Lopez said it’s already in the law that it is illegal to transfer cash to terror-sponsoring states.
“It seems to me that there has to be some measure in the law that gets to intent or gets to knowing the end user of the funds. Absolutely we have laws that prevent transfers of funds to states that are known to support terrorism,” Lopez said.
“I would say that this is an area that they (the federal authorities) haven’t focused on or that they may not have enough information,” she said.
Listen to Clare Lopez’s interview with WND:
WND reported last week on anti-terrorism analyst Sam Bazzi‘s research that asserts American Muslims are wiring money to their bank accounts in Lebanese banks and then giving “donations” to Hezbollah-supporting mosques in Lebanon.
The counterterrorism analyst Sam Bazzi
A Hezbollah specialist and intelligence analyst who asked not to be named agrees that wire transfers are the method of choice. He says the U. S. should be able to track the cash transfers but believes there may be an intermediate stop.
“There probably are some direct personal transfers which easily could be monitored closely by U.S. authorities to accounts in Lebanon, although I would think that due to monitoring of such accounts any funds sent out would go through an intermediary bank, perhaps in a major European country, and then be picked up by Hezbollah cells there,” the specialist explained.
“Otherwise, U.S. authorities would be able to trace back funding to people resident in the U.S,” he said.
The specialist said other illegal activities also are linked.
“In fact, I’m aware of a case right now in which members of a Lebanese clan with sympathies to Hezbollah allegedly were involved in preparing to set up a drug ring to raise money for Hezbollah coffers. Due to very aggressive action by DEA and FBI, however, that avenue was shut down,” he said.
Drug trafficking as a means of raising money is one of the issues raised by a CBN news report in May in which American Enterprise Institute analyst Roger Noriega affirmed that Hezbollah is involved in a network that includes West Africa, Venezuela and the United States.
The analyst also cites the break-up of a Hezbollah-connected cigarette smuggling ring in 2000 and another one in 2004 as evidence of the terrorist group’s extensive effort at penetrating the U. S.
“You may recall that a few years ago there was a cigarette smuggling effort in the U.S. to raise money for Hezbollah but all of it was being monitored by U.S. law enforcement at the federal level. At some point, they decided to shut it down and arrest and jail perpetrators,” the specialist said.
“I believe that while there may be some effort, the monitoring from the U.S. makes it very precarious in sending cash,” the analyst said.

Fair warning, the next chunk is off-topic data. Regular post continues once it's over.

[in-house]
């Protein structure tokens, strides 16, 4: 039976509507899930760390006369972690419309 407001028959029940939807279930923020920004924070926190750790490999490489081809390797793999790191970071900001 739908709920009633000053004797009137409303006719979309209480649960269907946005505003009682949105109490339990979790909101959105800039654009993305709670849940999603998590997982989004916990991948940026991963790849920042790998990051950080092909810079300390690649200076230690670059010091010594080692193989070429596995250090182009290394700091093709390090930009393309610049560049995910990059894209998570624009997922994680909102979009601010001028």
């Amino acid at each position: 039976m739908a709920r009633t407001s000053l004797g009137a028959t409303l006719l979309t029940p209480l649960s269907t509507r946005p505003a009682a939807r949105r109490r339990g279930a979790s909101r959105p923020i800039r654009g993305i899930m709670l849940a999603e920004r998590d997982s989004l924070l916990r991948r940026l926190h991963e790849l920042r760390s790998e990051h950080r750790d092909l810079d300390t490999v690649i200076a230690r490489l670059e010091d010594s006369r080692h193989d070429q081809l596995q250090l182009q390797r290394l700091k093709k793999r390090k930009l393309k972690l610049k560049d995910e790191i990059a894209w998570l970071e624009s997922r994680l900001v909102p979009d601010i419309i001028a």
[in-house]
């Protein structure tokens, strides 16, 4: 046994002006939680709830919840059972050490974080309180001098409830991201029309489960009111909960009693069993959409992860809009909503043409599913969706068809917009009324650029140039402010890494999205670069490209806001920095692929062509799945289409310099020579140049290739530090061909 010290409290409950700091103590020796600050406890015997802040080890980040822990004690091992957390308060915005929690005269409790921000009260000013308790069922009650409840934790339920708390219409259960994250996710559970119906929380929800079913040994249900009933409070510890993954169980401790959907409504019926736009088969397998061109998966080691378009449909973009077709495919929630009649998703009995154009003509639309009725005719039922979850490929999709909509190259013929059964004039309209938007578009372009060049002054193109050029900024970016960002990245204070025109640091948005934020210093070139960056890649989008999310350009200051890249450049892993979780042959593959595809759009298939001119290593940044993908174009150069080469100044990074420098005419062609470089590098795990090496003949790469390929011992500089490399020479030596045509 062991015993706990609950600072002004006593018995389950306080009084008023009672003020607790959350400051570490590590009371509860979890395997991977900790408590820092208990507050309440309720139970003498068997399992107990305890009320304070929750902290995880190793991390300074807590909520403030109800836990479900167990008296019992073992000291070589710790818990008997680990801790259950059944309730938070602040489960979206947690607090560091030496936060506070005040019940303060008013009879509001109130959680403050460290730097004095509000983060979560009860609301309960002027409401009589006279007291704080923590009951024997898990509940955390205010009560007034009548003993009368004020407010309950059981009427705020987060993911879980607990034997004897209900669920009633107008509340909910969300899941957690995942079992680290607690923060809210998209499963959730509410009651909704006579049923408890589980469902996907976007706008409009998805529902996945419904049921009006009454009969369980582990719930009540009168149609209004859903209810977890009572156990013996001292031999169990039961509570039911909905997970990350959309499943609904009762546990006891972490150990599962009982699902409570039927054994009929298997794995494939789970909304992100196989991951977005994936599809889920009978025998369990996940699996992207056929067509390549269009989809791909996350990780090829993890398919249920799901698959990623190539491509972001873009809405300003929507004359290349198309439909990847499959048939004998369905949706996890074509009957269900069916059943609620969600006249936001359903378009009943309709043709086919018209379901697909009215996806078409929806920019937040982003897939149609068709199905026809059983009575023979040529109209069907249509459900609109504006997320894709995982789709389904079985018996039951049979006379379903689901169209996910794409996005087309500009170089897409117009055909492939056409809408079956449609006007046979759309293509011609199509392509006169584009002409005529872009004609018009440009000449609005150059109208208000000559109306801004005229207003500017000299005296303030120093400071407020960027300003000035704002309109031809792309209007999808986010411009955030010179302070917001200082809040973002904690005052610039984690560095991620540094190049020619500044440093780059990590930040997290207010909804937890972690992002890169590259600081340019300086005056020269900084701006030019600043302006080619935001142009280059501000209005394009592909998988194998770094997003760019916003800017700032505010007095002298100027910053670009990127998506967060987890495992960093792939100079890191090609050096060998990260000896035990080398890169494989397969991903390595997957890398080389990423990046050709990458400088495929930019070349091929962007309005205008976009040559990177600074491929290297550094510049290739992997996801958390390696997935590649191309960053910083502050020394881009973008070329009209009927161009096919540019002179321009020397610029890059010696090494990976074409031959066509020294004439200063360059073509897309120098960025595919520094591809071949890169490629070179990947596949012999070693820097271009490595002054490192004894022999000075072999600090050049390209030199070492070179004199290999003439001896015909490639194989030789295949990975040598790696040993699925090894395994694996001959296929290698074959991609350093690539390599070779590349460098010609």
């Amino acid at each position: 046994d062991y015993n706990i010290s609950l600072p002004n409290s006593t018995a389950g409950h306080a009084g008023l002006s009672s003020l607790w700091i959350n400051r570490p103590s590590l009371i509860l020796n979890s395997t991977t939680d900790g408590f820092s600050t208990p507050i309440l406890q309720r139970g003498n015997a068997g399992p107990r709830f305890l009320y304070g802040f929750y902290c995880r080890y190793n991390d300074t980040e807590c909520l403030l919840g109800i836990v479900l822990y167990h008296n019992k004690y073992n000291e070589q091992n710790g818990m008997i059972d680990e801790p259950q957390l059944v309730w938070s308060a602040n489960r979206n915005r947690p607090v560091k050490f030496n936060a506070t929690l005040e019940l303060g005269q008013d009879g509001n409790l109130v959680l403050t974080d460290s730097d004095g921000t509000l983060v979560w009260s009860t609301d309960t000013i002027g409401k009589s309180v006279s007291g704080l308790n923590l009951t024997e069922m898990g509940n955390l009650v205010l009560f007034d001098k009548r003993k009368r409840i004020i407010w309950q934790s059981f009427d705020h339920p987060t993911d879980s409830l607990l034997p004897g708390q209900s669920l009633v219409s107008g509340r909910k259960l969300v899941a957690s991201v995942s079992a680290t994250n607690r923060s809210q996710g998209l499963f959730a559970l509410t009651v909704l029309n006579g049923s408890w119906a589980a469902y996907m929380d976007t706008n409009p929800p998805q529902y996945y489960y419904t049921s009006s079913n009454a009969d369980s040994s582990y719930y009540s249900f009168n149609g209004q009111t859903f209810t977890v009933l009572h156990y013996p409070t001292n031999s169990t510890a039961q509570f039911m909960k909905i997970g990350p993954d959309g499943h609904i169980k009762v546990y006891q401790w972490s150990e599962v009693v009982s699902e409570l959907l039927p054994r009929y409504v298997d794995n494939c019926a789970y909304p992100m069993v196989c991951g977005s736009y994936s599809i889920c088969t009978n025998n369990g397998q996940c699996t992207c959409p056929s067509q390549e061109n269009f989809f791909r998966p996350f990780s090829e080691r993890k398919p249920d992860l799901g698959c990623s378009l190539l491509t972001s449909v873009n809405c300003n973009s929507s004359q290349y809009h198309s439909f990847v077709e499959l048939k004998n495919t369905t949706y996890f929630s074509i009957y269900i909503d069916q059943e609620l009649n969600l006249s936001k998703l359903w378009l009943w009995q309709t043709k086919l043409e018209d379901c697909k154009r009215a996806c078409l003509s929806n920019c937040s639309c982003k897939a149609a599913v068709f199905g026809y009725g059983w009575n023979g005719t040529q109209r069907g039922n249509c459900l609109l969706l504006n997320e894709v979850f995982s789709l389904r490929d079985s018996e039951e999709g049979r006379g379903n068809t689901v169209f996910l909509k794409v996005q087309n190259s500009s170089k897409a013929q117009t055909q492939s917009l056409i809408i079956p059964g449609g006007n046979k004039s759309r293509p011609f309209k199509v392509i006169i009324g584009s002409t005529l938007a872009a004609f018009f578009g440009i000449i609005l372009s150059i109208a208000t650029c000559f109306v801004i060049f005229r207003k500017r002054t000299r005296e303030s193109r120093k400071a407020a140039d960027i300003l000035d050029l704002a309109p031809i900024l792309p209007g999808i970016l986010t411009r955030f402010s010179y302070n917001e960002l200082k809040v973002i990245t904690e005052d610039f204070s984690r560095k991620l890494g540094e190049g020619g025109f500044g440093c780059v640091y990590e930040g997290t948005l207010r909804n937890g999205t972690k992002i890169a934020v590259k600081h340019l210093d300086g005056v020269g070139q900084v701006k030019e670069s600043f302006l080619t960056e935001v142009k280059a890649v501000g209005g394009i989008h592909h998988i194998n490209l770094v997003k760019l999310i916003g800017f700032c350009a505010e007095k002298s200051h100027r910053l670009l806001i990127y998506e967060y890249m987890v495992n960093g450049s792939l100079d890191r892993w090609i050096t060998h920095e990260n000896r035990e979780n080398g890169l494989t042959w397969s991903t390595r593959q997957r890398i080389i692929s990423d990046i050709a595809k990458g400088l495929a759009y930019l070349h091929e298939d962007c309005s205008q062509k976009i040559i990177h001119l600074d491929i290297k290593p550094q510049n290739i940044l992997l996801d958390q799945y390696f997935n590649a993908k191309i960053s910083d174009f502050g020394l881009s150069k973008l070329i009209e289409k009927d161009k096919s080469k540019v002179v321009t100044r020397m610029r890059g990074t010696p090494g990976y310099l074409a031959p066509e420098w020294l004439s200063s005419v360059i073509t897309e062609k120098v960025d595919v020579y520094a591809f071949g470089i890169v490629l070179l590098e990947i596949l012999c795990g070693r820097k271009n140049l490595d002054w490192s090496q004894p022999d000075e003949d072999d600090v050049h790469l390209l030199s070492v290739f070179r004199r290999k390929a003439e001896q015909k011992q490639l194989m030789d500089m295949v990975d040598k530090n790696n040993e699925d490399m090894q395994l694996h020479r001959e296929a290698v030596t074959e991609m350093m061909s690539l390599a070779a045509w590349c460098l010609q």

Neither the FBI or the DEA has responded to WND’s request for comment.
“The extent to which such funding comes from personal contributions of sympathizers in the U.S. may also be known by the Bureau but, in some cases, may not take action in an effort to monitor the path of that funding, to see how significant it is. Certainly, the cigarette smuggling case in Charlotte, N.C., was significant,” the specialist said.
“Money was raised by reaping significant profits by exploiting the difference in cigarette tax rates between North Carolina and Michigan. Hezbollah has many sympathizers in the U.S. and, frankly, I believe U.S. law enforcement is somewhat challenged to know who they are,” the specialist said.
“Law enforcement may have suspicions but once they’re in Lebanon, unless there is evidence, may have a difficult time knowing what they do and with whom they meet,” the specialist said.
Even though there are questions on the route the money may take, a common point in the analyses by both Bazzi and the specialist is the “summer trip abroad.”
“Many are professionals such as doctors, lawyers or everyday Lebanese-Americans, and they are not always Shia. Often, they will travel to Lebanon on their own dime and meet with Hezbollah officials to whom they may give cash,” the analyst continued.
The intelligence analyst added another factor in support for Hezbollah. He said that all of the donors may not be Shiite Muslims.
“They also may be Sunnis and even Christians, more out of support for Hezbollah in its avowed goal of protecting Lebanon from any possible Israeli invasion rather than adhering to any vow to destroy Israel or set up a caliphate, although both of these goals have changed in recent years,” the specialist said.
“Hezbollah will say that opposition to Israel does not equate to its destruction although they talk of destroying Israel if Lebanon is attacked,” he added.
Mosques in the United States that follow the Shiite Islam of Iran's Ayatollah Khomeini are lending more than moral support to radical Islam; they are sending financial support, according to reports from investigators.
After all, it was the 2007 Holy Land Foundation trial that was called the largest terrorism financing prosecution in American history that set all sorts of precedents, including the naming of such prominent Muslim advocates as the Council on American-Islamic Relations as unindicted co-conspirators.
Dozens of convictions resulted after the government alleged the charity, the largest Islamic charity in the U.S. at the time, was raising money for Hamas.
He reports he's been in mosques and has seen how the fundraising works.
"They are contributing to Hezbollah indirectly because every Shi'a Muslim has to pay a 20 percent yearly tax on their savings. This goes basically to the clerics as a donation," he said.
"Hezbollah supporters in the U. S. mosques send money to their bank accounts in Lebanon. When they go to Lebanon for vacation in the summer, they go to the clerics in the mosques in Lebanon and pay the Khums (offering) to the mosque in Lebanon. When they do that, they're giving it to Hezbollah," he said.